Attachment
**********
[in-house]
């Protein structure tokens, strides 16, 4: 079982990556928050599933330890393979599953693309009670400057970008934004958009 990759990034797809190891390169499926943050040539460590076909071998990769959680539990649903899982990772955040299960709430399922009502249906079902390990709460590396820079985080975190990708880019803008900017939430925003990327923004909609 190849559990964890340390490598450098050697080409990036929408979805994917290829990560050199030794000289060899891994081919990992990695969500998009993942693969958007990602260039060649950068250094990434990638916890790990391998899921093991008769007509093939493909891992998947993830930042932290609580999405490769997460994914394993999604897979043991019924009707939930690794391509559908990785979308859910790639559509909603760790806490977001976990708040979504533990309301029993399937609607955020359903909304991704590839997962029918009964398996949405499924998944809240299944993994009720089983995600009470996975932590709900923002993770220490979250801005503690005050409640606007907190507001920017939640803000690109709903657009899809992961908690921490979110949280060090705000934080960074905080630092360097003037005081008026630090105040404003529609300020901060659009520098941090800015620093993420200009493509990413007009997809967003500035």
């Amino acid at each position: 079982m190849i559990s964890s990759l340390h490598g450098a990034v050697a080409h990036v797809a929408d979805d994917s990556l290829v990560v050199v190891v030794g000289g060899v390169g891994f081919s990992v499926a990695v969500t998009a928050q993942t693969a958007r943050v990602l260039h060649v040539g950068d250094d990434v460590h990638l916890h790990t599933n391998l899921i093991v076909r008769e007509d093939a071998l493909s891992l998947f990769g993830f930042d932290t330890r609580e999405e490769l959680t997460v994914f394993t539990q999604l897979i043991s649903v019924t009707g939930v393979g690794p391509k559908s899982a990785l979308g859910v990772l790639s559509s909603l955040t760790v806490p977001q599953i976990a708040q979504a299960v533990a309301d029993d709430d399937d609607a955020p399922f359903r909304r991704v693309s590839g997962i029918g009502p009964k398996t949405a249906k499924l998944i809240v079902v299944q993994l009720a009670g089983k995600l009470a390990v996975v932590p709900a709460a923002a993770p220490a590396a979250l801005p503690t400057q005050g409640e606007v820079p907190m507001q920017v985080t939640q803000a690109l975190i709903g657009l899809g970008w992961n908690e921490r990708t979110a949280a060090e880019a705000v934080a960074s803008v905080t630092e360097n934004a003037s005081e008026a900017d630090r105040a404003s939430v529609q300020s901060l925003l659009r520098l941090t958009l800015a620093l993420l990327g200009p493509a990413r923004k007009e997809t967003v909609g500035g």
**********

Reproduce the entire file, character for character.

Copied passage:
[in-house]
């Protein structure tokens, strides 16, 4: 079982990556928050599933330890393979599953693309009670400057970008934004958009 990759990034797809190891390169499926943050040539460590076909071998990769959680539990649903899982990772955040299960709430399922009502249906079902390990709460590396820079985080975190990708880019803008900017939430925003990327923004909609 190849559990964890340390490598450098050697080409990036929408979805994917290829990560050199030794000289060899891994081919990992990695969500998009993942693969958007990602260039060649950068250094990434990638916890790990391998899921093991008769007509093939493909891992998947993830930042932290609580999405490769997460994914394993999604897979043991019924009707939930690794391509559908990785979308859910790639559509909603760790806490977001976990708040979504533990309301029993399937609607955020359903909304991704590839997962029918009964398996949405499924998944809240299944993994009720089983995600009470996975932590709900923002993770220490979250801005503690005050409640606007907190507001920017939640803000690109709903657009899809992961908690921490979110949280060090705000934080960074905080630092360097003037005081008026630090105040404003529609300020901060659009520098941090800015620093993420200009493509990413007009997809967003500035």
């Amino acid at each position: 079982m190849i559990s964890s990759l340390h490598g450098a990034v050697a080409h990036v797809a929408d979805d994917s990556l290829v990560v050199v190891v030794g000289g060899v390169g891994f081919s990992v499926a990695v969500t998009a928050q993942t693969a958007r943050v990602l260039h060649v040539g950068d250094d990434v460590h990638l916890h790990t599933n391998l899921i093991v076909r008769e007509d093939a071998l493909s891992l998947f990769g993830f930042d932290t330890r609580e999405e490769l959680t997460v994914f394993t539990q999604l897979i043991s649903v019924t009707g939930v393979g690794p391509k559908s899982a990785l979308g859910v990772l790639s559509s909603l955040t760790v806490p977001q599953i976990a708040q979504a299960v533990a309301d029993d709430d399937d609607a955020p399922f359903r909304r991704v693309s590839g997962i029918g009502p009964k398996t949405a249906k499924l998944i809240v079902v299944q993994l009720a009670g089983k995600l009470a390990v996975v932590p709900a709460a923002a993770p220490a590396a979250l801005p503690t400057q005050g409640e606007v820079p907190m507001q920017v985080t939640q803000a690109l975190i709903g657009l899809g970008w992961n908690e921490r990708t979110a949280a060090e880019a705000v934080a960074s803008v905080t630092e360097n934004a003037s005081e008026a900017d630090r105040a404003s939430v529609q300020s901060l925003l659009r520098l941090t958009l800015a620093l993420l990327g200009p493509a990413r923004k007009e997809t967003v909609g500035g």